• Still working on the X/Z axis uprights getting things figured out. In the mean time, I got a piece of MDF cut and fit for the work platter.

  • Just a concern, the MDF plate could/might contains sand particles (manufactures use cheap wood materials), so don't let your expensive endmills cut down to the MDF as this will ware out the sharp endmills

  • Hero Member

    @bjacobse What material do you recommend instead?

  • Trying to find a stepper that will work for the X axis is proving to be a bit troublesome. I may end up ordering one. I wish I could find a larger junk laser printer.

  • After some further review and thought, I am thinking of just getting a set of 3 motors. I figure that way I have a matched set and I am not fighting things like too slow speed on one axis that is fighting the others when milling a job. This will require some modifications to my current Y axis, but I will only have to modify the bracket on the motor side which won't be hard at all.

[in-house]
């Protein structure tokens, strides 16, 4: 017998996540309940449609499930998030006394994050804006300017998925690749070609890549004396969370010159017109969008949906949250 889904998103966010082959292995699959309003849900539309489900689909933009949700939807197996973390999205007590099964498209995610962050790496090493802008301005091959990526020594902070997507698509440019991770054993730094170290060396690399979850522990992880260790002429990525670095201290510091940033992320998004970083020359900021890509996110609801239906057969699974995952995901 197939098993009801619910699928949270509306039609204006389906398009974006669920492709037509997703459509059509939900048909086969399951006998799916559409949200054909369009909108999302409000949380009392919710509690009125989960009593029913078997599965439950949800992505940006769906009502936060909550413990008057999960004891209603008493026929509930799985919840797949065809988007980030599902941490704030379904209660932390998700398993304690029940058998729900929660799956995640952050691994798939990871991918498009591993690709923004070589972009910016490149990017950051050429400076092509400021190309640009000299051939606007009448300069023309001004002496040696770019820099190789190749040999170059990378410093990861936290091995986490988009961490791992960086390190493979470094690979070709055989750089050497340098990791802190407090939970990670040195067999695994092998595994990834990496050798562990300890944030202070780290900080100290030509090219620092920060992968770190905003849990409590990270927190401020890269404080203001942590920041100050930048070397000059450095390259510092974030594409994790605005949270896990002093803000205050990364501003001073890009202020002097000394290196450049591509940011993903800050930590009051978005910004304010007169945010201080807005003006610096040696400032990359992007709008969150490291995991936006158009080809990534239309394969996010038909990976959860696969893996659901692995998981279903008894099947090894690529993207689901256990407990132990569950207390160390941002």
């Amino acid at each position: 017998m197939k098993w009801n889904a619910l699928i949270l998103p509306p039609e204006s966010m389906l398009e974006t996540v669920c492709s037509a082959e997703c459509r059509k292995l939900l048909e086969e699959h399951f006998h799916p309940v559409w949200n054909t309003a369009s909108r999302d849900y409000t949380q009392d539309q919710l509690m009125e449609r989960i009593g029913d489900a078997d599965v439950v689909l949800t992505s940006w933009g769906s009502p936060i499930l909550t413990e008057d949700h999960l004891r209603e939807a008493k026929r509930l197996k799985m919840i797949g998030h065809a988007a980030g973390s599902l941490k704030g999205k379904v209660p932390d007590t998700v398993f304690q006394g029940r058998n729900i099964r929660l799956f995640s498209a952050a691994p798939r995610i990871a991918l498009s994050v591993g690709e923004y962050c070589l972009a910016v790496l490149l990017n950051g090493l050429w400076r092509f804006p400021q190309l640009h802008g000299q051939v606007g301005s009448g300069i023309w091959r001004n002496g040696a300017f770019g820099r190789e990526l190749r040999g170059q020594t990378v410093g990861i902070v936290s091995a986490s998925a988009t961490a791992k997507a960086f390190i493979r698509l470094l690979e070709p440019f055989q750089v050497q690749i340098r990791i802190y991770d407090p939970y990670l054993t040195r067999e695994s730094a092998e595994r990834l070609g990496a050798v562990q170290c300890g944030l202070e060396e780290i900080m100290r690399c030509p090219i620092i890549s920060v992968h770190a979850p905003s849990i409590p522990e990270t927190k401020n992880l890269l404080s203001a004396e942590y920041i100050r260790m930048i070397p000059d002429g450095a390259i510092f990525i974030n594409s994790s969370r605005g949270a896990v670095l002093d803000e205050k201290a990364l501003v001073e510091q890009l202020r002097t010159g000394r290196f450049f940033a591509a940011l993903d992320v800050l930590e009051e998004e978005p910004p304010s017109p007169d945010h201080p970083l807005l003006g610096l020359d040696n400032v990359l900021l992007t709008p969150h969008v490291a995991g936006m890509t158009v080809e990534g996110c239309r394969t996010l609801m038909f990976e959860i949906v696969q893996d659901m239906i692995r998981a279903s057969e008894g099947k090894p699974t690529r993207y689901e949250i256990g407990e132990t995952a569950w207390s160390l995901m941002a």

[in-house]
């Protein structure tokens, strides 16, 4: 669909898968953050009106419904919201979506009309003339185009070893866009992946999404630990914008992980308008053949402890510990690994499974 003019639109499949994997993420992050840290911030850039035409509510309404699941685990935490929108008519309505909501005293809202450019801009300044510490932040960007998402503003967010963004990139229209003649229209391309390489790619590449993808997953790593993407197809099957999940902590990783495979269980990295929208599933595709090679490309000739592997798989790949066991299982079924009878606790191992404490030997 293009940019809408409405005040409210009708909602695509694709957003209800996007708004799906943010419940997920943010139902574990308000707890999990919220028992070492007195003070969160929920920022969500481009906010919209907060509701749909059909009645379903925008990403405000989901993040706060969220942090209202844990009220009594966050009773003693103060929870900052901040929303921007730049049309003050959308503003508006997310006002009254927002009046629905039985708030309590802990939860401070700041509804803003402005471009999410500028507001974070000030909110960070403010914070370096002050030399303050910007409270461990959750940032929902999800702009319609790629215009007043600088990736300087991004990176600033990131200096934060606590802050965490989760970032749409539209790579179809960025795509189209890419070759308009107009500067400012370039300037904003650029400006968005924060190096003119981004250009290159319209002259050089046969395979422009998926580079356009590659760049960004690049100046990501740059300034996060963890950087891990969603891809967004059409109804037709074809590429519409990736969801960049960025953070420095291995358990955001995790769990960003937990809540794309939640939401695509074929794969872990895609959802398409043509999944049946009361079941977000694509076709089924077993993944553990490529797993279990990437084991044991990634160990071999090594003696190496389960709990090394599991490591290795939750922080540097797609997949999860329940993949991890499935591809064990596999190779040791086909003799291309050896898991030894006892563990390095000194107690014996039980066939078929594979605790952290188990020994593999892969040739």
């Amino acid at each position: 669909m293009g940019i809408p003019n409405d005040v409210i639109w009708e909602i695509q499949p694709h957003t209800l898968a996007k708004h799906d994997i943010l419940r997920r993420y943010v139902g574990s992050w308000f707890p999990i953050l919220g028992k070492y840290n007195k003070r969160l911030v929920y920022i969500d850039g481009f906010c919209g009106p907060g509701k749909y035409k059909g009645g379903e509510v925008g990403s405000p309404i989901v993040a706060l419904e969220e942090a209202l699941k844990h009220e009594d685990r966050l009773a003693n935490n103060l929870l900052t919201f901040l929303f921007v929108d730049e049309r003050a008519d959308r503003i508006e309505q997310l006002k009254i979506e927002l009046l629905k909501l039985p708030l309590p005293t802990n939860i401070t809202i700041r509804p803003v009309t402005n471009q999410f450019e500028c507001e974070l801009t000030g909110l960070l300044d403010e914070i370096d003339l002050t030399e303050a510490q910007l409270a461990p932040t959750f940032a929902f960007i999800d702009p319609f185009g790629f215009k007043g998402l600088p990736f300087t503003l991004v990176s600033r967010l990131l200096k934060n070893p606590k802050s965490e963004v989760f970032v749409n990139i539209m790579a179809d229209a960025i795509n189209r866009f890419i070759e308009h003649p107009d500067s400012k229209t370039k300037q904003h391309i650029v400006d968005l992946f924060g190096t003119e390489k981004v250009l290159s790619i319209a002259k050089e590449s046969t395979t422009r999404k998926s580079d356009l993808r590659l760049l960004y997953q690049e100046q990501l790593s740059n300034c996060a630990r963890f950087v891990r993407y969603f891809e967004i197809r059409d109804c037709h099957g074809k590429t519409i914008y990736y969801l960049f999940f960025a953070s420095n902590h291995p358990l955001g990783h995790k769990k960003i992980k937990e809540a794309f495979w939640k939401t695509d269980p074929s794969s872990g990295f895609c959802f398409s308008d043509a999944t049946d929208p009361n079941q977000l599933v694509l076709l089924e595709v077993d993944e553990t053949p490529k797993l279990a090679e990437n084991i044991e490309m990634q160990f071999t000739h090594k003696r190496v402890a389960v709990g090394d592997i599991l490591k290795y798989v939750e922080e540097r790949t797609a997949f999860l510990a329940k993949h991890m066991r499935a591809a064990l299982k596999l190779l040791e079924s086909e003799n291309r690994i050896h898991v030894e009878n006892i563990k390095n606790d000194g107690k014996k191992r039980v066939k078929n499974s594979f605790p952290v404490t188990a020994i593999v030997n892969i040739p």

The question I have is, will these motors be good enough? They are 0.9° which is 400 steps/rev vs the somewhat standard 1.8° @200 steps/rev. They are 65 oz-in bipolar motors.

  • Well, haven't posted to my thread in a while so I thought I'd give an update. I am close to having the Z axis complete. Below are some pictures of the spindle assembly as I have it right now.

    This is the next part in line to be printed is the Z axis motor mount and X axis carriage. Below is a pic of the design. I have it printing now and there is 11 hours to go in the print. The longest printed part so far.

  • Hero Member

    @dbemowsk said in DIY CNC mill from mainly salvaged and 3D printed parts: